A few months ago I was delayed at a shipper. When the fork lift guy came out to tell me the load would be delayed, he immediately got defensive when I asked how long of a delay; even though I had asked politely. I then explained that I just needed to keep my dispatch in the loop and calculate if the delivery would be delayed.
He apologized. They were having production issues that day and I wasn’t the only truck delayed. I was, however, the only one who didn’t tear him a brand new a$#. He got me in to a dock as soon as my load was ready and even moved me ahead of another driver whose load was ready before mine. That driver wasn’t so nice to Mr. Forklift Guy.
When on the road we, as truck drivers, are representatives of the company who employs us. We work with clients in person all the time. These aren’t just shippers and receivers – they’re clients. They pay the bills.
It’s important to be professional when you are dealing with clients. First, we want to continue to do business with them. Trucking is an extremely competitive and cut throat business. It’s in our best interest to keep our clients satisfied with our service; see above about who pays the bills. Second, when you are professional it’ll make your job easier. Sure, if you’re having problems with a shipper/receiver they may not respond professionally to you; but at least you’re not making the situation worse. Third, if you lose clients, or cause problems between your company and the clients, it won’t take long for your company to get rid of you or reduce your miles.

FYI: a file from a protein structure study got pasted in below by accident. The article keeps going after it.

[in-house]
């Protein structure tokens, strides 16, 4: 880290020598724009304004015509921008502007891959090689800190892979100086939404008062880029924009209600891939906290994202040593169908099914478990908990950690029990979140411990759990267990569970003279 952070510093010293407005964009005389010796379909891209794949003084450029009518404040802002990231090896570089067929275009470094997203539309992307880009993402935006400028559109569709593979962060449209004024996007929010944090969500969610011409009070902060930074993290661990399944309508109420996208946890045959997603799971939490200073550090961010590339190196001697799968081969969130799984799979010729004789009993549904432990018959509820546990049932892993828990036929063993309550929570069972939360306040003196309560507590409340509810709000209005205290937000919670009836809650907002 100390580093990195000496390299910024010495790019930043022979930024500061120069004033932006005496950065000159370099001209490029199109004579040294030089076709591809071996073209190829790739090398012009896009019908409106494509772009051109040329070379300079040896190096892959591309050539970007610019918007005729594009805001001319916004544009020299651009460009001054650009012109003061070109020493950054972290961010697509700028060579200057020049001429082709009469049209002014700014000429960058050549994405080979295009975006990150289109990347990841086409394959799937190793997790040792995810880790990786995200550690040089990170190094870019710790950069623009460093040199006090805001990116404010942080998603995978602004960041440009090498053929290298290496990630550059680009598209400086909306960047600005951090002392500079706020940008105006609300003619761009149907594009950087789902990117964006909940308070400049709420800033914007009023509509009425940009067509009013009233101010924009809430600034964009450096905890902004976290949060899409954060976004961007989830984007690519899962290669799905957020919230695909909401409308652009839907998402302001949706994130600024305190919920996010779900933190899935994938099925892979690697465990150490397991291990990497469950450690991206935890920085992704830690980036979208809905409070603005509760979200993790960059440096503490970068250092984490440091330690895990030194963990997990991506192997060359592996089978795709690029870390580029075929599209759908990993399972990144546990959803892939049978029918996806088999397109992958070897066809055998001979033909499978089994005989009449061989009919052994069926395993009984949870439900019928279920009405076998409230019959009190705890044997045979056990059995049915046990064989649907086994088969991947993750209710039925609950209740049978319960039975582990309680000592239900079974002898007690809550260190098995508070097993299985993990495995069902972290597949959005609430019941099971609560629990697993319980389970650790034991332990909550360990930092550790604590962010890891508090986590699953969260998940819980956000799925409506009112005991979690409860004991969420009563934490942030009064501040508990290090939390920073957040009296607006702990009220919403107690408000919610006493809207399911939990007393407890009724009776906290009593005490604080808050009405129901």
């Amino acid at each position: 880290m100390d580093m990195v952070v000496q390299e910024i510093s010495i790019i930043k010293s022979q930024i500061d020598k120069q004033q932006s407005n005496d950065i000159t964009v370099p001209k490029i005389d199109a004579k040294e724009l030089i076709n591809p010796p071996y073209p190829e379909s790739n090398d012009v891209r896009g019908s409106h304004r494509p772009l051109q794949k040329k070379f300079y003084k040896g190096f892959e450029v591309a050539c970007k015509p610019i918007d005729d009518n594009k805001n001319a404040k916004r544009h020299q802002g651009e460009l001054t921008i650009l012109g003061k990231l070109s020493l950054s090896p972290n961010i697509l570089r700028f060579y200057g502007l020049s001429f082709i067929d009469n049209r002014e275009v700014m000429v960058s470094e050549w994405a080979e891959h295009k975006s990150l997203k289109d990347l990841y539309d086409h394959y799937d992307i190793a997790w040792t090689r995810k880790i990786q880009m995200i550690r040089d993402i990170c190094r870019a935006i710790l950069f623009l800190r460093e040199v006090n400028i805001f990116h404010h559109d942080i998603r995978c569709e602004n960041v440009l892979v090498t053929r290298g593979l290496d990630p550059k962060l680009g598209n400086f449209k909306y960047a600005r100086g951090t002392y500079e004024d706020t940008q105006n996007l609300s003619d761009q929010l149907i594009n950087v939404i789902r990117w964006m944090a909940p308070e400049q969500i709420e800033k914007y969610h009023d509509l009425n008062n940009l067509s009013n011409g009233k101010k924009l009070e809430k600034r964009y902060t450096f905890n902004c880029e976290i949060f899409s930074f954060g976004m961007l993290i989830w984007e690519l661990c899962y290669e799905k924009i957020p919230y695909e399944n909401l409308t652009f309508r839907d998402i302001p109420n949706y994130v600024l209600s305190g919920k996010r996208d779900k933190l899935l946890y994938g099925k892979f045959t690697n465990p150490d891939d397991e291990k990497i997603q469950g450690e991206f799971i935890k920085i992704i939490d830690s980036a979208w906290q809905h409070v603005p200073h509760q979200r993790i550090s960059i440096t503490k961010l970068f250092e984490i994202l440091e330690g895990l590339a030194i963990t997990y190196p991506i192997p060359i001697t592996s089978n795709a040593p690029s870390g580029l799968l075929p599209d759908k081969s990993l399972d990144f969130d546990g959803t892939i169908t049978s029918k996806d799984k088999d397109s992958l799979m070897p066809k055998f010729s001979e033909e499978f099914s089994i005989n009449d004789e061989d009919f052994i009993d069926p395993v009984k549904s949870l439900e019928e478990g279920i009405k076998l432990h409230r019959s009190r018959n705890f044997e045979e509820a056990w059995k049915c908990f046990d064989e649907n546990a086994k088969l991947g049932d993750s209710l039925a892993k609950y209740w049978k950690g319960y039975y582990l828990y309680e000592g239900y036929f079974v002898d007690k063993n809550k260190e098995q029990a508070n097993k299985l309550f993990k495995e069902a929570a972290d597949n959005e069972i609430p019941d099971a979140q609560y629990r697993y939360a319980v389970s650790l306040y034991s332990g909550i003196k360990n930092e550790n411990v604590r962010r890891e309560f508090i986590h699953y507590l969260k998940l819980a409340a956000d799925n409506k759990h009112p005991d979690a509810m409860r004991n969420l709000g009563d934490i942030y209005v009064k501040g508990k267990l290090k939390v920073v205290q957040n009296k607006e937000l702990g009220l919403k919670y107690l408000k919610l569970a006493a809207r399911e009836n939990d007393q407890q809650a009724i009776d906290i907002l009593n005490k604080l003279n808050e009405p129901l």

Here are a few tips on how to deal with clients for new truck drivers.
The 7 P’s
Proper Prior Preparation Prevents Piss Poor Performance
You will improve the experience for both you and the client through proper preparation. Make sure you call them in advance to set up your pick up or delivery. Have your pick up or order numbers on hand and know where the load is going.
Arrive early. Even if you have an appointment you can arrive early, unless specifically instructed not to. If you arrive early see if they have an opening. If they don’t, make it clear that it isn’t a problem. Ask them if you can get in early if they have a cancelation. Often you’ll get in early if you’re prepared.
Also ensure your trailer is clean.
Don’t Appear to be a Derelict
Make sure you and your clothes are clean. There’s nothing worse than being stuck near another driver who hasn’t showered or looks as though they were crawling under their truck.
Also, wear shoes! You’re conducting business and not swimming at the beach. Flip flops really make you appear to be some sort of slob. Shipper/receivers have safety and insurance liabilities and don’t want unprotected feet, shuffling around their property. And let’s face it; fully grown adults should not be wearing uggs or crocs – ever. EVER!
Call Your Dispatch
If you are having an issue with a shipper/receiver, call your dispatch. Always be polite and friendly. Yelling and escalating a situation doesn’t lead to a positive outcome. Remember these people ultimately determine when you leave. They’re on the clock, and if they keep you there longer, it doesn’t cost them anytime away from their family.
Remember that this is a fast paced industry and shipper/receivers have a lot to deal with too. Approach them with an attitude of courtesy and cooperation. Your goal and their goal should be to get the job done as efficiently as possible. A little professional courtesy will go a long way.